Being, Flow and Knowledge in Māori Arts Education: Assessing Indigenous Creativity


  • Rawiri Hindle The University of Auckland
  • Anne S. Hynds The University of Auckland
  • Hazel Phillips Victoria University of Wellington
  • Lesley Rameka Victoria University of Wellington



assessing arts, creativity, Indigenous, Māori, being, neoliberalism


This article reflects on issues of Indigenous creativity in Māori arts education, along with what we see as problematic tensions of the assessment of intangible elements. Our writing is motivated by a desire to start a global dialogue on Indigenous/Māori epistemologies, pedagogies and ontologies, and the contradictions and tensions that threaten these through global assessment drives within schools. We argue that current student assessment regimes are being increasingly influenced by international neoliberal agendas, which focus on universal, measurable outcomes. By critically exploring the assessment of creativity in the arts from a Māori perspective, we reflect on several contradictions and tensions in current assessment drives within schools. In particular, the intangible dimensions of being and flow and their connection to creativity are examined, and we conclude with recommendations for further work in this area.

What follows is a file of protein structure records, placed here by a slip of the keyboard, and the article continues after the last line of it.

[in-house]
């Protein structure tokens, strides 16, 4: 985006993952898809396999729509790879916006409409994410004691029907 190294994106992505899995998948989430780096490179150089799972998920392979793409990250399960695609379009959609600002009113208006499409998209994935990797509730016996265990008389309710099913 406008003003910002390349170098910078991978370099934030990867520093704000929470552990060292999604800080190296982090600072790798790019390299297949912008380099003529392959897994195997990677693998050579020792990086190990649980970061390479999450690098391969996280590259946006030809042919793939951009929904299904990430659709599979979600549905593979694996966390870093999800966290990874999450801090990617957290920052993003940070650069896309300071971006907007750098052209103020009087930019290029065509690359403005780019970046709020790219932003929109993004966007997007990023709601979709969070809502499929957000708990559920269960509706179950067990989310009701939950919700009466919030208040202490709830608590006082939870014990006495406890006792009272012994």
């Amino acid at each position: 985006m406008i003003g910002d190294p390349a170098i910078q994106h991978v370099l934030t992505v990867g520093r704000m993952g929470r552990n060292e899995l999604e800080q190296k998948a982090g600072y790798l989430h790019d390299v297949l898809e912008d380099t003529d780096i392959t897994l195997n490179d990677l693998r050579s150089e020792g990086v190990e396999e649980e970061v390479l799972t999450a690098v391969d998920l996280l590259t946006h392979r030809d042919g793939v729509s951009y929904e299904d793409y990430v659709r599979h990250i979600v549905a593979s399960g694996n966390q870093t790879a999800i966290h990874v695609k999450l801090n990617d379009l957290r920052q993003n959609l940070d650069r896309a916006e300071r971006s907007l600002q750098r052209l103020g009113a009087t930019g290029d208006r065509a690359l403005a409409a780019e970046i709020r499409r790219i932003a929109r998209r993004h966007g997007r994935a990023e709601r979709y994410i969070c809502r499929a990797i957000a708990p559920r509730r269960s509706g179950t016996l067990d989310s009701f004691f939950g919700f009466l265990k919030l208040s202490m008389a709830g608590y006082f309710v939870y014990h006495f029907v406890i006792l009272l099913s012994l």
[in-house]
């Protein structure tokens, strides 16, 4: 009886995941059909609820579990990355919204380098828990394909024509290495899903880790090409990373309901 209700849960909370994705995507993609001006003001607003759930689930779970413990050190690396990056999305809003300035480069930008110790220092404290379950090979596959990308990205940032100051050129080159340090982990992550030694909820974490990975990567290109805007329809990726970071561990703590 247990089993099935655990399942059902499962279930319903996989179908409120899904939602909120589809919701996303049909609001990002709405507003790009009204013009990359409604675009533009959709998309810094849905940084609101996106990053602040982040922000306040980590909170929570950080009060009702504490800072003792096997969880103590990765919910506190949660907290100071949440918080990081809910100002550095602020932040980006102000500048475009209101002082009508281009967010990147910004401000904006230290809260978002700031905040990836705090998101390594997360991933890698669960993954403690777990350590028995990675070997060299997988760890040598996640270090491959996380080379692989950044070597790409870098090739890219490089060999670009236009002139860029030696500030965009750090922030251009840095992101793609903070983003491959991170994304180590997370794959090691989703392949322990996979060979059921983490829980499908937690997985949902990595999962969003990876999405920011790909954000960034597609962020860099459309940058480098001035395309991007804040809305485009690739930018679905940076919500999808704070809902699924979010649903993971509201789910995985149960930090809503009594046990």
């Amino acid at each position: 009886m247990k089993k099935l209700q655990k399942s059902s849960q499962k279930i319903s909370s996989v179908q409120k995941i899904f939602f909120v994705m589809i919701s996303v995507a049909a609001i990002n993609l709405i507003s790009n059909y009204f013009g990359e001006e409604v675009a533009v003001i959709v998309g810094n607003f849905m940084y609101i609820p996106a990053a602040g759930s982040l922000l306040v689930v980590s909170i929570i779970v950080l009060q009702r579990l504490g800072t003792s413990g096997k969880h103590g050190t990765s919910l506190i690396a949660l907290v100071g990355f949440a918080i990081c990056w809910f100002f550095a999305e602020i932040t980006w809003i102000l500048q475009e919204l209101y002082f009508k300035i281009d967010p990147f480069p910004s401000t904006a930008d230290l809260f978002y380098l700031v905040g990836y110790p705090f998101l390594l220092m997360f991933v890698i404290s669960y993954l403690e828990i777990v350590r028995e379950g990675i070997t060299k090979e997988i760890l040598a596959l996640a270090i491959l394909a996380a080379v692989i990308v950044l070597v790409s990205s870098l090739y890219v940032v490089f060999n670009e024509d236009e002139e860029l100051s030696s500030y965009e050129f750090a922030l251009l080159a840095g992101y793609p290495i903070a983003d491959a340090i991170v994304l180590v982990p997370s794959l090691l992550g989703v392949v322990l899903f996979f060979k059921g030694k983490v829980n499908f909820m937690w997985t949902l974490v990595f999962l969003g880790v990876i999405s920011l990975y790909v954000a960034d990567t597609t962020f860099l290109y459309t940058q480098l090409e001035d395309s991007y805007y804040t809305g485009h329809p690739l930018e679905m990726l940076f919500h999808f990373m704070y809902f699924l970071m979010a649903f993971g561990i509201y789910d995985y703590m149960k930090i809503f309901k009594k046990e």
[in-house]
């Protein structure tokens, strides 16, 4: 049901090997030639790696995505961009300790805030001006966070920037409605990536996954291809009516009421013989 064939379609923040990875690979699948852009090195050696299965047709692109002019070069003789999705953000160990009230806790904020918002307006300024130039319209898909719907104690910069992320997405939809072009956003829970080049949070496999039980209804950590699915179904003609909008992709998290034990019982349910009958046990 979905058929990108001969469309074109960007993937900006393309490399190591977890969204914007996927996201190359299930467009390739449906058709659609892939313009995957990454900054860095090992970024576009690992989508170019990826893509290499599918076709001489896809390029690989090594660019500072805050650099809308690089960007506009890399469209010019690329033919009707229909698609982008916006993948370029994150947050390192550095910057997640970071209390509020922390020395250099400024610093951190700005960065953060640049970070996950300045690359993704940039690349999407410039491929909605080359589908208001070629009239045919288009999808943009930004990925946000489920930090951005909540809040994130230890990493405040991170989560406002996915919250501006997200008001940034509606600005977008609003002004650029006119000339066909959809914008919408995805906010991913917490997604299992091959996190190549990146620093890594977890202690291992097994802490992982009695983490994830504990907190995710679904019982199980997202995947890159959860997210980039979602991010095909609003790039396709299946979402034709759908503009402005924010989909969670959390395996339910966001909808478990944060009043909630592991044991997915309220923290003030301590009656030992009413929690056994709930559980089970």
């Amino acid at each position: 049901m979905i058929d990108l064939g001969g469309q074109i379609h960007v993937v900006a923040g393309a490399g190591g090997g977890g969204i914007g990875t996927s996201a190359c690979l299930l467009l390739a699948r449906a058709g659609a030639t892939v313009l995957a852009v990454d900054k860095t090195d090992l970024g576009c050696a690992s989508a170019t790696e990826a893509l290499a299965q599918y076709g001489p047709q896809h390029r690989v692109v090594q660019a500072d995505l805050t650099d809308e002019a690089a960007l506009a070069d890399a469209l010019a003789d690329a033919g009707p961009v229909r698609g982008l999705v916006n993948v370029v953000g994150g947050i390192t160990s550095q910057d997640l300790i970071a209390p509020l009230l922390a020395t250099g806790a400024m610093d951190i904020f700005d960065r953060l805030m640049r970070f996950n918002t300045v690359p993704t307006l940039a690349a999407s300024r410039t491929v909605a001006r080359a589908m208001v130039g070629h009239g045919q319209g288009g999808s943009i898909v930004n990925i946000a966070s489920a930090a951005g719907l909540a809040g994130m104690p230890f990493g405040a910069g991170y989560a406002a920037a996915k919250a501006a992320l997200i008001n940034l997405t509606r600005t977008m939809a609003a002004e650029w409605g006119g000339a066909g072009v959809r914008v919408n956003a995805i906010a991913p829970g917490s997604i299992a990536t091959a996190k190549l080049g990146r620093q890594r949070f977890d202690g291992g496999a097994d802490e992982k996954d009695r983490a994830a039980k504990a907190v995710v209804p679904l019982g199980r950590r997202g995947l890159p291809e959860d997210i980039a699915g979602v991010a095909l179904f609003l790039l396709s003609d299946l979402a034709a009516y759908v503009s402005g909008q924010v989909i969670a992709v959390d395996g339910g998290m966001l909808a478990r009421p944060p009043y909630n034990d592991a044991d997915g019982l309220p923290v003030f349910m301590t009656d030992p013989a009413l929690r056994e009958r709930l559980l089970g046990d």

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How to Cite

Hindle, R., Hynds, A. S., Phillips, H., & Rameka, L. (2015). Being, Flow and Knowledge in Māori Arts Education: Assessing Indigenous Creativity. The Australian Journal of Indigenous Education, 44(1), 85–93.